The effect is that after a card has been selected (but not seen) by an obliging spectator, the magician shows four cards, blank on either side (apparently), and states that he will produce a message naming the chosen card on one of the cards. In all, three messages are produced, but they do not name the chosen card. A double blank card remains. The chosen card is then revealed as a blank card.
You will require four cards, blank on both sides. Print on three cards, using a marker pen or Letraset, the messages: "TRY THE OTHER CARD" (A) "NOT THIS ONE" (B) and "NOR THIS ONE" (C). The messages should be printed slantwise or vertically, covering middle section of cards. The other card is left in its pristine state (D). Also have a blank face card at bottom of pack — the back need not match, as it is not seen. False shuffle, have pack cut, and put lower half on top (crossing the cut). Leave cards as they are.
The cards are arranged in A, B, C order from top, message sides towards you. Double blank (D) at face, covering writing on second card. Arrange fan so that all writing is concealed. Briefly flash fan both sides, showing as four cards, blank on both sides. Reverse cards, place in left hand. Hindu shuffle with double blank at bottom, run three cards singly, flashing bottom card each time, and show last card on both sides. Replace this card on top. Cards now lie from top in order D, A, B, C, message sides downwards.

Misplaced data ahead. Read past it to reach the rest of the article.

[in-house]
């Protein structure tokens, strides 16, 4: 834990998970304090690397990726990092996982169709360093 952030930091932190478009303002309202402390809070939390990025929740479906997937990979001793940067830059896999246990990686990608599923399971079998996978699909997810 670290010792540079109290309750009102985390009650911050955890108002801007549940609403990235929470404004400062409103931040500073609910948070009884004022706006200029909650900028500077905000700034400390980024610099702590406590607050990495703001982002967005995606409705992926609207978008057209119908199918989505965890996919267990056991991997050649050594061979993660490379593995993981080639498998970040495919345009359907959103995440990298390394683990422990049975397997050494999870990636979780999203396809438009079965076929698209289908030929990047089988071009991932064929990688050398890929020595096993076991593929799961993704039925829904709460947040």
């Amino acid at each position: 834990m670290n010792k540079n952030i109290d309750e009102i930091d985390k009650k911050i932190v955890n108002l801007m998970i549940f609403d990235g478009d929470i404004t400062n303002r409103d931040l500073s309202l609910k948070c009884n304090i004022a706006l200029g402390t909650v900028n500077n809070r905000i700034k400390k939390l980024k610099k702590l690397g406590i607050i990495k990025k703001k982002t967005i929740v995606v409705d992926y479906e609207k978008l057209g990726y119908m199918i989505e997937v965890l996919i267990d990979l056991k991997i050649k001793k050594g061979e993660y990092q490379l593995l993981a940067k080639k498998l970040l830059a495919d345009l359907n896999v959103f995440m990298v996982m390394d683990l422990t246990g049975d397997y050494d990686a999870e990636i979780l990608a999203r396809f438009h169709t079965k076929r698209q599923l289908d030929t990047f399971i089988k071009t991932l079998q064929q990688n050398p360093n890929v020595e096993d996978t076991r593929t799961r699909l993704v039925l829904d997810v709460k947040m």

Explain that a message will appear on one card, which will name the card chosen. Hold cards in left hand, double lift top two cards with right hand. Rub on left thumb or sleeve, turn over both cards, lift off top card revealing message A. Place on table, message upwards. Repeat to disclose message B. Take the top card of the two remaining in the right hand, last (message card) remains face.down in left hand. You now act as a little confused; use paddle sleight with card in left hand, meanwhile turning right hand card normally. Audience see last two cards apparently blank on both sides. At this stage, I generally scratch nose or head with right hand card. In bringing the card down from this position, you then execute a sort of bottom change without the pack, which exchanges the relative positions of the two cards. This is covered by the patter, which is to the effect that you can't understand why it's not this one or that one (make change in pointing with left hand to two cards on table). It's certainly not this one (turn over card in left hand, normally this time). Aah, I forgot to rub this one. Rub card now in right hand, and disclose last message (C). This should make them sit up; a moment previously they saw card in right hand obviously blank on both sides. Retain card in left hand. "Well that only leaves me with this one. Perhaps we should see what card you chose." Lift top half of pack disclosing blank card at face. Comment — "Ah, well, that explains it."